Ben Nicholson OM

1932 (Auberge de la Sole Dieppoise)

1932

On display at Tate Britain

Medium
Oil paint, graphite and plaster on plywood
Dimensions
Support: 937 x 759 mm
frame: 983 x 804 x 70 mm
Collection
Tate
Acquisition
Presented by Mr and Mrs Michael Sacher through the Friends of the Tate Gallery 1967
Reference
T00944

Display caption

This painting depicts the likeness of Barbara Hepworth reflected in the window of a modest hotel-restaurant. In the summer of 1932 Nicholson and Hepworth visited cubist painter Georges Braque in Dieppe. The use of words to emphasise the flatness of the picture surface was a device employed by Braque between 1910 and 1920, but the sparseness of the composition and lack of tangible objects was particular to Nicholson. He wrote that the paintings’ roughness was a forerunner of his first abstract relief, made at the end of 1933.

Gallery label, September 2016

Catalogue entry

Ben Nicholson 1894-1982

T00944 Auberge de la Sole Dieppoise 1932

Inscribed on reverse, ‘Ben Nicholson 1932’, ‘Auberge de la Sole Dieppoise’ and ‘for Nancy Dec 1938 with love from Ben’. Inscribed on cross-bar ‘7 The Mall Parkhill Rd London N.W.3’.
Oil, pencil and plaster on board, 36¿ x 29¿ (93.5 x 76).
Presented by Mr and Mrs Michael Sacher through the Friends of the Tate Gallery 1967.
Coll: Presented by the artist to his sister Nancy 1938; Jenny Nicholson Crosse 1954; Patrick Crosse; Nancy Nicholson; the artist; Mr and Mrs M. Sacher.
Exh: Carvings by Barbara Hepworth. Paintings by Ben Nicholson, Arthur Tooth & Sons, November–December 1932 (3), as ‘Auberge Dieppoise’; Lefevre Gallery, May 1947 (42); Tate Gallery, June–July 1955 (11, repr.) as ‘Auberge de la Sole, Dieppoise’; Art in Britain 1930–40, Marlborough Fine Art, March–April 1965 (117, repr.)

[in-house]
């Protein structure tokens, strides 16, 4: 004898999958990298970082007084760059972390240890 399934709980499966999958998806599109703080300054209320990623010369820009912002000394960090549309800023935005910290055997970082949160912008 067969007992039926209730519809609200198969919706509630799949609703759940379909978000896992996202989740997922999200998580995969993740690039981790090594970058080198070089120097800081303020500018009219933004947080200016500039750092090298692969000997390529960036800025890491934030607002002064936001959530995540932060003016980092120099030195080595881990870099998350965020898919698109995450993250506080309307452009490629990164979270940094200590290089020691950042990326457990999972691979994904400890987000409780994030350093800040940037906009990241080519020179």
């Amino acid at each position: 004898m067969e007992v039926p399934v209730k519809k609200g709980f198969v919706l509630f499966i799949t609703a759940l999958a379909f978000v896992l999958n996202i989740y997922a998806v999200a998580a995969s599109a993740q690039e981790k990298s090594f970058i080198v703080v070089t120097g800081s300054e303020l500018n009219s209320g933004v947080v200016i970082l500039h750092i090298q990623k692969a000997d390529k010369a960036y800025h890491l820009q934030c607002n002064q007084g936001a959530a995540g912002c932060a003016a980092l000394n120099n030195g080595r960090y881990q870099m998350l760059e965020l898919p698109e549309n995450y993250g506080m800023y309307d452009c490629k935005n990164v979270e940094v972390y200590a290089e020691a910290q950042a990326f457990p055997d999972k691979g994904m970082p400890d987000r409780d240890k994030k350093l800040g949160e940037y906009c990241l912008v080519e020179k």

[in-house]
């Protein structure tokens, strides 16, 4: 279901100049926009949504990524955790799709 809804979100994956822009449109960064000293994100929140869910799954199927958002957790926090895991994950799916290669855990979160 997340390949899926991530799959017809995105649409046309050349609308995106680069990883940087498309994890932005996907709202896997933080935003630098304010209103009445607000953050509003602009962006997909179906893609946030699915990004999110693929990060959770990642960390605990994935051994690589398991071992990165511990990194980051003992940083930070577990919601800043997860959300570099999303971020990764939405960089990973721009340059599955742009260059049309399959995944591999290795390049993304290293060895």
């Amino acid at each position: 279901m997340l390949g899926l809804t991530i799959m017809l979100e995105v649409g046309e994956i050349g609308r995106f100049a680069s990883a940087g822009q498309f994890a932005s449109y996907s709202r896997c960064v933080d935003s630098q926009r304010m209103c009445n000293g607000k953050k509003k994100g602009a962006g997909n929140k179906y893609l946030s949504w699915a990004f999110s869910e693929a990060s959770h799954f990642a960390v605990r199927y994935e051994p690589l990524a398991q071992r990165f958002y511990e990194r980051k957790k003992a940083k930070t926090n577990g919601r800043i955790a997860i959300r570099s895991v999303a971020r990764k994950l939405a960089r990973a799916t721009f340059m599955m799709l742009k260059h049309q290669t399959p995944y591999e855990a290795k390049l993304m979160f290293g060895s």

Repr: Herbert Read, Ben Nicholson, Paintings, Reliefs, Drawings, 1948, pi. 63.

The artist wrote (20 November 1967): ‘this painting... was indirectly the outcome of a weekend... at Dieppe – which used to be a delightful place and with Varengeville sands stretching for miles. And Braque’. He added (21 May 1968): ‘At a guess I’d say that the “roughness” of the “Auberge de la Sole Dieppoise” is a forerunner of the first relief, end of 1933’. He also wrote (3 October 1967): ‘It... [is]... one of the very few paintings I’ve made in which a human being comes into it’. Most of the others occur in the early 1930s. Both ‘Au Chat Botté’ 1932 (Manchester City Art Gallery) and ‘profile (Venetian red)’ 1932 (private collection, Sheffield) combine a female head with a table top (including table legs similar to the vertical shape at the bottom of T00944) and with flecked or spotted areas suggesting curtains, as in the present work.

Published in The Tate Gallery Report 1967–1968, London 1968.